It was a bad, bad week for the beef industry, as two sensational and negative headlines competed for national attention. The first regarded the “pink slime” that is added by some processors to ground beef. The second revolved around a Harvard population study concluding a connection between consumption of red meat and a shorter lifespan. Let’s take them one at a time.
The sensational term of pink slime is actually a reference to boneless lean beef trimmings, a USDA-approved product to which at least one ground beef supplier was using small treatments of food-grade ammonium hydroxide gas, something commonly used in the production of many foods, as a safety measure. Of course, the science doesn’t matter; after all, what we have here is a foreign-sounding additive being added by big, bad, greedy food producers/processors.
Never mind that the result is a leaner product that reduces cost to consumers, or that it was done tofacilitate a healthier and safer product. All that was needed was the incendiary phrase “pink slime” and a couple of letters off of a periodic chart to create a media frenzy.
Meanwhile, the study that drew a connection between red meat and premature death carried the extra swagger of being a Harvard population study. I can’t begin to tell you how much I’ve learned to hate these population studies. They never find a causal relationship, just a perceived relationship.
Nobody seems to care about the flaws in the study; it’s akin to saying that guys in red sport cars are more inclined to get a divorce than guys in white sedans. It may be true, and it may not be true. But, if it is true, it likely says more about the guys who drive red sport cars or white sedans than it does about the cars themselves.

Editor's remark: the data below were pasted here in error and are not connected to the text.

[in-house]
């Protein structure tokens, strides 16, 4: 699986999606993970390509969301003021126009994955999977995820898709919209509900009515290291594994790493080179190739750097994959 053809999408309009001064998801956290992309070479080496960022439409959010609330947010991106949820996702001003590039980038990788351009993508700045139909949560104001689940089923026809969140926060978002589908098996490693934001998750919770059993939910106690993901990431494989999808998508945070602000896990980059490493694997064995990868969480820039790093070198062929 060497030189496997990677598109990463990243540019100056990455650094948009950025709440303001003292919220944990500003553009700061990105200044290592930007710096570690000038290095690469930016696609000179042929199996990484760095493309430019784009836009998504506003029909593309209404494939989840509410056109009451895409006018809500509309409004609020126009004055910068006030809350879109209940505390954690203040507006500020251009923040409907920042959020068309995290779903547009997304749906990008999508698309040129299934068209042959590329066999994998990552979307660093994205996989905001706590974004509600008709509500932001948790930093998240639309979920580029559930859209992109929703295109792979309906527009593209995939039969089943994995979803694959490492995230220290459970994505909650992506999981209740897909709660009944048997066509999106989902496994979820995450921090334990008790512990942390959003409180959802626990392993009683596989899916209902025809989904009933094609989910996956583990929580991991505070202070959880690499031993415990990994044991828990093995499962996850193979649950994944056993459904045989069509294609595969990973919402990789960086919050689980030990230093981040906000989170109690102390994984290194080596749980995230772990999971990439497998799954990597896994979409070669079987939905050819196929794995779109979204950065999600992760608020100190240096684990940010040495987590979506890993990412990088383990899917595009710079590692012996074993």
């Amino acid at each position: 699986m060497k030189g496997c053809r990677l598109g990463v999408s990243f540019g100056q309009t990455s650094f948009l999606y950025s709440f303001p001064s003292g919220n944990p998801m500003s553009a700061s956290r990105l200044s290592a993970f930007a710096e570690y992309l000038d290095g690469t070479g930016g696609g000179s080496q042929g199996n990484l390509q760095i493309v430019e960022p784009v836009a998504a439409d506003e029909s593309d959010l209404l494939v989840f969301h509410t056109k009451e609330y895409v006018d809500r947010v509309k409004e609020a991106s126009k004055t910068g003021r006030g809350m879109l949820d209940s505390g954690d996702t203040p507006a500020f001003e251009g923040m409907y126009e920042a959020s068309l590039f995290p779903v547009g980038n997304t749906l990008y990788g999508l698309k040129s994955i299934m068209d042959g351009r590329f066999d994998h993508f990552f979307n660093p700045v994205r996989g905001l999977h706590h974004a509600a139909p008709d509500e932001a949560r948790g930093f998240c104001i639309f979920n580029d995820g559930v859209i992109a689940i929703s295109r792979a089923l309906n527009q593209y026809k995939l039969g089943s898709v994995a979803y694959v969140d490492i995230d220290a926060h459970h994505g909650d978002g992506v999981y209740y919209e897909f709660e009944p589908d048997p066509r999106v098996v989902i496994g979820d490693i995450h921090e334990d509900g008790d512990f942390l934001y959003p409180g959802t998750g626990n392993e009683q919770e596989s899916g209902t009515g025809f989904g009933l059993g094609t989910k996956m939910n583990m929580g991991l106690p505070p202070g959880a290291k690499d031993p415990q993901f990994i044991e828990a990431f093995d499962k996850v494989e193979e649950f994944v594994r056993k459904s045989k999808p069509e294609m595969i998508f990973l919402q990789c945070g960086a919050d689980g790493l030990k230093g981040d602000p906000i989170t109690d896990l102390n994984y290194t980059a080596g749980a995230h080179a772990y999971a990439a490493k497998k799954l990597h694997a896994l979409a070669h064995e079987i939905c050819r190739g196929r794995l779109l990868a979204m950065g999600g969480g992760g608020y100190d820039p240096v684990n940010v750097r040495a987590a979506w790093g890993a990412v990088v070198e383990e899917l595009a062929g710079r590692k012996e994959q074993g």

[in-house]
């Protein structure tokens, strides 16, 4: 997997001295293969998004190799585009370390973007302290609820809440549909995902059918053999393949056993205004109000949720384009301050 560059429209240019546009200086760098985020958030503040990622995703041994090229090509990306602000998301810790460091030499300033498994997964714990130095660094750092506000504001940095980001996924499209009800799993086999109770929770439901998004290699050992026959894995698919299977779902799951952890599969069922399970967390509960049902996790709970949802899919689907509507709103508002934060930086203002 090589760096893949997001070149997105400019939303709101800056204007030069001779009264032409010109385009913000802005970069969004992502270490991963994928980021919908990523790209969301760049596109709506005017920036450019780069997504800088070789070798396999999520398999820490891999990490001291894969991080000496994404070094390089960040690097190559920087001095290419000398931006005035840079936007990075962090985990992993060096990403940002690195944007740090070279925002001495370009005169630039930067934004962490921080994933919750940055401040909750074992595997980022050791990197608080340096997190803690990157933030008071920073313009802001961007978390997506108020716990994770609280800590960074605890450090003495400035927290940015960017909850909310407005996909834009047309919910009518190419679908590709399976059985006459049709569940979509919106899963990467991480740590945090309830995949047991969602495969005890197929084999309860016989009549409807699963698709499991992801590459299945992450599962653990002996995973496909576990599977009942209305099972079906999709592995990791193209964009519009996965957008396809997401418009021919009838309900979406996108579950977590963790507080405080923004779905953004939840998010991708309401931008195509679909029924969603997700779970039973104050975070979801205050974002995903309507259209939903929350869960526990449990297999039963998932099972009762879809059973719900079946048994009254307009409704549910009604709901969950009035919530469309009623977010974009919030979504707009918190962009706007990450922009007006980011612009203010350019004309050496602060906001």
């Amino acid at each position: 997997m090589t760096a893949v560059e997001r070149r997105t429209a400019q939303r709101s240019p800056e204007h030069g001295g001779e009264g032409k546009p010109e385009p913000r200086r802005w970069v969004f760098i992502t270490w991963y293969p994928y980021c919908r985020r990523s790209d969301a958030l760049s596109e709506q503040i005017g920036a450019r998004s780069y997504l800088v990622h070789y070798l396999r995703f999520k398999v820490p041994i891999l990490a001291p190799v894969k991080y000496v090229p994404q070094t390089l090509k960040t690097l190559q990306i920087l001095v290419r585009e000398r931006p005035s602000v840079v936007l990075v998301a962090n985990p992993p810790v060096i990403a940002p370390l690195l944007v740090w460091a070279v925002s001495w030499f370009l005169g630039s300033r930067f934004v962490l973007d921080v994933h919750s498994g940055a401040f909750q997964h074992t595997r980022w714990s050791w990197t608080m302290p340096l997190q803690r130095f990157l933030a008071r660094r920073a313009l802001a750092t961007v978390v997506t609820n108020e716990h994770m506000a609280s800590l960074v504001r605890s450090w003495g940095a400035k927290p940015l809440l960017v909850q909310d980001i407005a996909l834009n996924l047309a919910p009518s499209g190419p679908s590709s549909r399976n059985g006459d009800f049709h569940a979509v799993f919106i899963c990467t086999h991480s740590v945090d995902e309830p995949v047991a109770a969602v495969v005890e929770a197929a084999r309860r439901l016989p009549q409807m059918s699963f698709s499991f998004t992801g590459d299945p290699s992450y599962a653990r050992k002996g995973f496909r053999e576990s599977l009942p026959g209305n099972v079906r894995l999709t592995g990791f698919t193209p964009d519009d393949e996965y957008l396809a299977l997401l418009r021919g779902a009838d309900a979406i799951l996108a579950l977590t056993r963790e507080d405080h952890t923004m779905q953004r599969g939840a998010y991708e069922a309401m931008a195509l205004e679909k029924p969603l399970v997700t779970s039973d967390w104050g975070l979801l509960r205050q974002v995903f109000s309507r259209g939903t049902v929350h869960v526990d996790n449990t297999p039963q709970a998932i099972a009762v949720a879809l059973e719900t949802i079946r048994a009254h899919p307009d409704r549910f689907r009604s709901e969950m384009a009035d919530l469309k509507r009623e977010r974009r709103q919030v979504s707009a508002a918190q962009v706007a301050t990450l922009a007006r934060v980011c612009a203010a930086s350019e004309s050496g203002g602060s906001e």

My biggest gripe with these population studies is that they’re designed and funded almost exclusively with the goal of finding a link between whatever ailment and red meat. The debunking of this study and its conclusions has been well done, but the headlines still blared on America’s newspapers, broadcasts and blogosphere, with the result being that millions of moms will undoubtedly have that message running through their heads the next time they stand at the meat counter.
Most folks won’t read the follow-ups to the original pieces; they probably didn’t even read the entire initial article. However, they will carry with them the sensational headlines that confirm the common assessment that red meat is bad for you.
Sadly, my email this week was full of these headlines. I say sadly because most of them came from within our industry – from people who feel they can benefit by tearing down our mainstream product.
Instead of spending so much time explaining why these headlines are inaccurate, we need to spend some time creating some headlines that are both accurate and positive.